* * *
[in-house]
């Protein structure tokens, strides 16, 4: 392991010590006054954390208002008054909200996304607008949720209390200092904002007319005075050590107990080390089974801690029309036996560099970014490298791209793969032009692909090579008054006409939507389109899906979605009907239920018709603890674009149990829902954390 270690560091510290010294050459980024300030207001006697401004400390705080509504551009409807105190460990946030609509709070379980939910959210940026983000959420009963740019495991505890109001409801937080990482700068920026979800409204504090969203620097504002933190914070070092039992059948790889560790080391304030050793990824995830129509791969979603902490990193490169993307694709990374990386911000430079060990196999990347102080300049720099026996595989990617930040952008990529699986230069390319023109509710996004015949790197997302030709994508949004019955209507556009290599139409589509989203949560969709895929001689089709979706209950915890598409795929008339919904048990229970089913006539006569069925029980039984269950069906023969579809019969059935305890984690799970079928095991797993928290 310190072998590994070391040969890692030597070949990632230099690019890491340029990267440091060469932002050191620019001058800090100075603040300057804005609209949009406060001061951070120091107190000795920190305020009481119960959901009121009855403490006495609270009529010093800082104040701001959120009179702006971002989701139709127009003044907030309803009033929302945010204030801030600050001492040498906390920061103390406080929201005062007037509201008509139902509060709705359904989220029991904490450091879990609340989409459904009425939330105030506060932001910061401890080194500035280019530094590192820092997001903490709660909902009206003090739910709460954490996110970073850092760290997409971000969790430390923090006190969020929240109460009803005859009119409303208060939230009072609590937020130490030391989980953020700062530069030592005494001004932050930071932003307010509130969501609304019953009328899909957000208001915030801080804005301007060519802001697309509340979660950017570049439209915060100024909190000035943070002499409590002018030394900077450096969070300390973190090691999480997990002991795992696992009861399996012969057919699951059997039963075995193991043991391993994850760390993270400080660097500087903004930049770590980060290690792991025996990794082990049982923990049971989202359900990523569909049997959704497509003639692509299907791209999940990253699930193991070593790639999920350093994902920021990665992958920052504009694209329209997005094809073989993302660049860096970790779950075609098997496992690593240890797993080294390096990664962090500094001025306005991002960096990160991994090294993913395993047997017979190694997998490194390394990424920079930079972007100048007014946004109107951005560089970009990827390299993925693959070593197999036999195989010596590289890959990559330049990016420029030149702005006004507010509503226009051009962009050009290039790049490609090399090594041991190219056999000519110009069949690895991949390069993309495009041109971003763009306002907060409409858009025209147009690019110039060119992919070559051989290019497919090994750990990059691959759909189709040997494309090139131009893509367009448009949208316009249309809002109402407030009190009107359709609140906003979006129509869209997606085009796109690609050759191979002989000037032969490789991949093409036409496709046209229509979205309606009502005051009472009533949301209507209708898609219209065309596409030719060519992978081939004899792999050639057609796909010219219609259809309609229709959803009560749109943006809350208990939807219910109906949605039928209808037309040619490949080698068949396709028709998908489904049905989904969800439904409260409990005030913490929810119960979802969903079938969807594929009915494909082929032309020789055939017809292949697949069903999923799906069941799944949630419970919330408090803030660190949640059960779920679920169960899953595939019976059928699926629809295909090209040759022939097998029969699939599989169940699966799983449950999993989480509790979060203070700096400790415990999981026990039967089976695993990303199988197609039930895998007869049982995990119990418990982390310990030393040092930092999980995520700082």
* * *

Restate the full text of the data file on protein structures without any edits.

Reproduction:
[in-house]
């Protein structure tokens, strides 16, 4: 392991010590006054954390208002008054909200996304607008949720209390200092904002007319005075050590107990080390089974801690029309036996560099970014490298791209793969032009692909090579008054006409939507389109899906979605009907239920018709603890674009149990829902954390 270690560091510290010294050459980024300030207001006697401004400390705080509504551009409807105190460990946030609509709070379980939910959210940026983000959420009963740019495991505890109001409801937080990482700068920026979800409204504090969203620097504002933190914070070092039992059948790889560790080391304030050793990824995830129509791969979603902490990193490169993307694709990374990386911000430079060990196999990347102080300049720099026996595989990617930040952008990529699986230069390319023109509710996004015949790197997302030709994508949004019955209507556009290599139409589509989203949560969709895929001689089709979706209950915890598409795929008339919904048990229970089913006539006569069925029980039984269950069906023969579809019969059935305890984690799970079928095991797993928290 310190072998590994070391040969890692030597070949990632230099690019890491340029990267440091060469932002050191620019001058800090100075603040300057804005609209949009406060001061951070120091107190000795920190305020009481119960959901009121009855403490006495609270009529010093800082104040701001959120009179702006971002989701139709127009003044907030309803009033929302945010204030801030600050001492040498906390920061103390406080929201005062007037509201008509139902509060709705359904989220029991904490450091879990609340989409459904009425939330105030506060932001910061401890080194500035280019530094590192820092997001903490709660909902009206003090739910709460954490996110970073850092760290997409971000969790430390923090006190969020929240109460009803005859009119409303208060939230009072609590937020130490030391989980953020700062530069030592005494001004932050930071932003307010509130969501609304019953009328899909957000208001915030801080804005301007060519802001697309509340979660950017570049439209915060100024909190000035943070002499409590002018030394900077450096969070300390973190090691999480997990002991795992696992009861399996012969057919699951059997039963075995193991043991391993994850760390993270400080660097500087903004930049770590980060290690792991025996990794082990049982923990049971989202359900990523569909049997959704497509003639692509299907791209999940990253699930193991070593790639999920350093994902920021990665992958920052504009694209329209997005094809073989993302660049860096970790779950075609098997496992690593240890797993080294390096990664962090500094001025306005991002960096990160991994090294993913395993047997017979190694997998490194390394990424920079930079972007100048007014946004109107951005560089970009990827390299993925693959070593197999036999195989010596590289890959990559330049990016420029030149702005006004507010509503226009051009962009050009290039790049490609090399090594041991190219056999000519110009069949690895991949390069993309495009041109971003763009306002907060409409858009025209147009690019110039060119992919070559051989290019497919090994750990990059691959759909189709040997494309090139131009893509367009448009949208316009249309809002109402407030009190009107359709609140906003979006129509869209997606085009796109690609050759191979002989000037032969490789991949093409036409496709046209229509979205309606009502005051009472009533949301209507209708898609219209065309596409030719060519992978081939004899792999050639057609796909010219219609259809309609229709959803009560749109943006809350208990939807219910109906949605039928209808037309040619490949080698068949396709028709998908489904049905989904969800439904409260409990005030913490929810119960979802969903079938969807594929009915494909082929032309020789055939017809292949697949069903999923799906069941799944949630419970919330408090803030660190949640059960779920679920169960899953595939019976059928699926629809295909090209040759022939097998029969699939599989169940699966799983449950999993989480509790979060203070700096400790415990999981026990039967089976695993990303199988197609039930895998007869049982995990119990418990982390310990030393040092930092999980995520700082």